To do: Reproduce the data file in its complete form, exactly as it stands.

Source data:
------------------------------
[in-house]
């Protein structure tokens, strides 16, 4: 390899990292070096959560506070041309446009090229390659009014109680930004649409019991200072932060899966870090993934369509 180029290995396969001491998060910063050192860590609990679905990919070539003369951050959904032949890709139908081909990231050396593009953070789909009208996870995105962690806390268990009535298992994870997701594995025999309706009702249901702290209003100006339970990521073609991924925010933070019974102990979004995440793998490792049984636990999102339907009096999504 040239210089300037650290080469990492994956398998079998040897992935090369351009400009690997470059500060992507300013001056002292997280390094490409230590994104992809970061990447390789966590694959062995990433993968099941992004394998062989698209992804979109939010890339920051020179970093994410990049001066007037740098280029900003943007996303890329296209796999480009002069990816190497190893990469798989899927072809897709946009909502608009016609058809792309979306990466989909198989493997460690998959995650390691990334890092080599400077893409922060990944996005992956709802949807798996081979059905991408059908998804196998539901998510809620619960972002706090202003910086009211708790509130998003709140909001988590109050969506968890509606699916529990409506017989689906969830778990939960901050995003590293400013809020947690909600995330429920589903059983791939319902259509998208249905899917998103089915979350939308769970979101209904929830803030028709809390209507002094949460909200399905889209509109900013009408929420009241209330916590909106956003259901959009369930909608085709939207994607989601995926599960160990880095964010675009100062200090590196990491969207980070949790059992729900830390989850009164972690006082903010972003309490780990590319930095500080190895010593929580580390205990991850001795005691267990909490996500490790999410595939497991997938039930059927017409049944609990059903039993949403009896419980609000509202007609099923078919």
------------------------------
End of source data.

[in-house]
């Protein structure tokens, strides 16, 4: 390899990292070096959560506070041309446009090229390659009014109680930004649409019991200072932060899966870090993934369509 180029290995396969001491998060910063050192860590609990679905990919070539003369951050959904032949890709139908081909990231050396593009953070789909009208996870995105962690806390268990009535298992994870997701594995025999309706009702249901702290209003100006339970990521073609991924925010933070019974102990979004995440793998490792049984636990999102339907009096999504 040239210089300037650290080469990492994956398998079998040897992935090369351009400009690997470059500060992507300013001056002292997280390094490409230590994104992809970061990447390789966590694959062995990433993968099941992004394998062989698209992804979109939010890339920051020179970093994410990049001066007037740098280029900003943007996303890329296209796999480009002069990816190497190893990469798989899927072809897709946009909502608009016609058809792309979306990466989909198989493997460690998959995650390691990334890092080599400077893409922060990944996005992956709802949807798996081979059905991408059908998804196998539901998510809620619960972002706090202003910086009211708790509130998003709140909001988590109050969506968890509606699916529990409506017989689906969830778990939960901050995003590293400013809020947690909600995330429920589903059983791939319902259509998208249905899917998103089915979350939308769970979101209904929830803030028709809390209507002094949460909200399905889209509109900013009408929420009241209330916590909106956003259901959009369930909608085709939207994607989601995926599960160990880095964010675009100062200090590196990491969207980070949790059992729900830390989850009164972690006082903010972003309490780990590319930095500080190895010593929580580390205990991850001795005691267990909490996500490790999410595939497991997938039930059927017409049944609990059903039993949403009896419980609000509202007609099923078919």